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Hunting the Huntsman – Keeping the Giant Crab or Huntsman Spider – Part 2

Huntsman spiderIn Part I of this article I talked a bit about collecting (or trying to collect!) the Huntsman Spider, Heteropoda venatoria, in a most unlikely setting.  Usually purchased as a “curiosity”, the Huntsman often surprises its new owners with a range of interesting behaviors – if you thought that spider pets were limited to tarantulas, please consider this fascinating alternative!

Caution: Although Huntsman Spiders are not considered to be dangerously venomous, they are fast and aggressive, and will not hesitate to bite.  We know little about spider venom, and the possibility of an allergic reaction must be considered (central nervous system reactions have been reported on rare occasions)….please do not touch any spider with bare hands.

Natural History

The Huntsman Spider likely originated in southern India and Sri Lanka, but is now well-established in warm regions worldwide (including Florida).  They frequently enter buildings, where they sometimes welcomed for their roach-catching abilities.

The alternate name, Giant Crab Spider, took hold because these spiders hold the first 2 pairs of legs spread-out like a crab on guard.   Huntsman Spiders build no webs, but rather run down their prey, and are quite ravenous.  I’ve observed youngsters being dragged about by roaches three times their size, and adults sometimes catch lizards and small bats.

Huntsman Spiders are entirely arboreal and adapted to living upon flat surfaces, such as walls and tree trunks, as opposed to branches.

Huntsman Terrariums

In captivity, they take readily to cork bark  and will climb terrarium glass as well.  Position cork bark slabs near the glass, so that the spiders will remain visible when using the reverse side of the bark as a shelter.

While arboreal tarantulas (i.e. Pink-toed Tarantulas, Avicularia spp.) do well in standard aquariums turned on end to provide additional height, I hesitate to recommend such for Huntsman Spiders – opening the screen cover leaves a wide area available for escape.  I much prefer a “tall or high style” aquarium, with the cover is on top.  Alternatively, a Faunarium turned on its end might work, as the access door is small and should limit escapes.

Heat and Humidity

Huntsman Spiders favor warm, humid habitats, and should be maintained at 77-85 F and provided daily misting and a moisture-retaining substrate.


Huntsmans take nearly any insect prey available, but particularly favor roaches.  Wild caught moths, katydids, beetles and grasshoppers should also be provided whenever possible.


Male Huntsman Spiders are smaller and thinner than females, and their carapace bears darker markings.  When ready to breed, males cease feeding and develop noticeably swollen pedipalps (leg-like structures bearing sperm packets).  They wander about in search of females to mate with (and, usually, to be consumed by!). I’ve had breeding males escape with their lives, but none have survived for long afterwards.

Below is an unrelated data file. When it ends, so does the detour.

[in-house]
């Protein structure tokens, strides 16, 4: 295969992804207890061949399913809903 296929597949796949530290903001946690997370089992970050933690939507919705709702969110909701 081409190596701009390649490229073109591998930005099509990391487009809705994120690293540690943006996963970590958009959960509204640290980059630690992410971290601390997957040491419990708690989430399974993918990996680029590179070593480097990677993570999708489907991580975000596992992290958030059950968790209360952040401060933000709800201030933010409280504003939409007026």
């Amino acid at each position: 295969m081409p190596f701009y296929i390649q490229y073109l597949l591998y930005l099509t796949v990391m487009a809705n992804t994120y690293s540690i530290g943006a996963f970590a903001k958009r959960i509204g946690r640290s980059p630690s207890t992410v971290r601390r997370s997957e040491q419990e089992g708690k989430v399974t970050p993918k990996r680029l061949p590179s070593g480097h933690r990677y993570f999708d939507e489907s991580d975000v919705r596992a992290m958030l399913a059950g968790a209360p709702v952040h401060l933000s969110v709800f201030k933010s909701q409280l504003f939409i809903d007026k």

The female carries her uniquely flattened egg case below her body.  The young stay on her for a short time, and then disperse.  If you are raising this species, be sure to cover the terrarium’s screening with an extra layer of mosquito netting, lest the hatchlings escape – a colony established in the home is not to everyone’s liking!

Further Reading

Huntsman and other spiders produce a range of sounds.  An interesting article on this topic, which includes photos of males in breeding condition, is posted here.

A video showing this species’ speed and hunting style is posted


Huntsman Spider image referenced from wikipedia and originally posted by Ed g2s and Saperaud

Windscorpions (Camel Spiders, Sun Scorpions) – the Fiercest Arachnids?

SolifugaeWindscorpions give pause to even die hard Arachnid fans – their formidable chelicerae (jaws) are disproportionately large, and they move with unbelievable speed.  These odd Arachnids (Order Solifugae), which are neither scorpions nor spiders, are not easy to keep.  However, if you are a serious Arachnid keeper looking for a new challenge, Windscorpions are definitely worth a closer look.

Range and Reputation

The world’s 1,000+ Windscorpion species favor deserts and other warm, arid habitats.  They are absent from Australia but otherwise widespread…a number dwell in Florida and the American Southwest.  They are among the most active of Arachnids – and their appetites are insatiable.

When out by day, Windscorpions stay to the shadows…their habit of following people, in order to stay shaded, has earned them a quite bad reputation in North Africa.  However, while Windscorpions do not actively chase people, their huge, ragged jaws can deliver painful bites, and they should only be handled with tongs.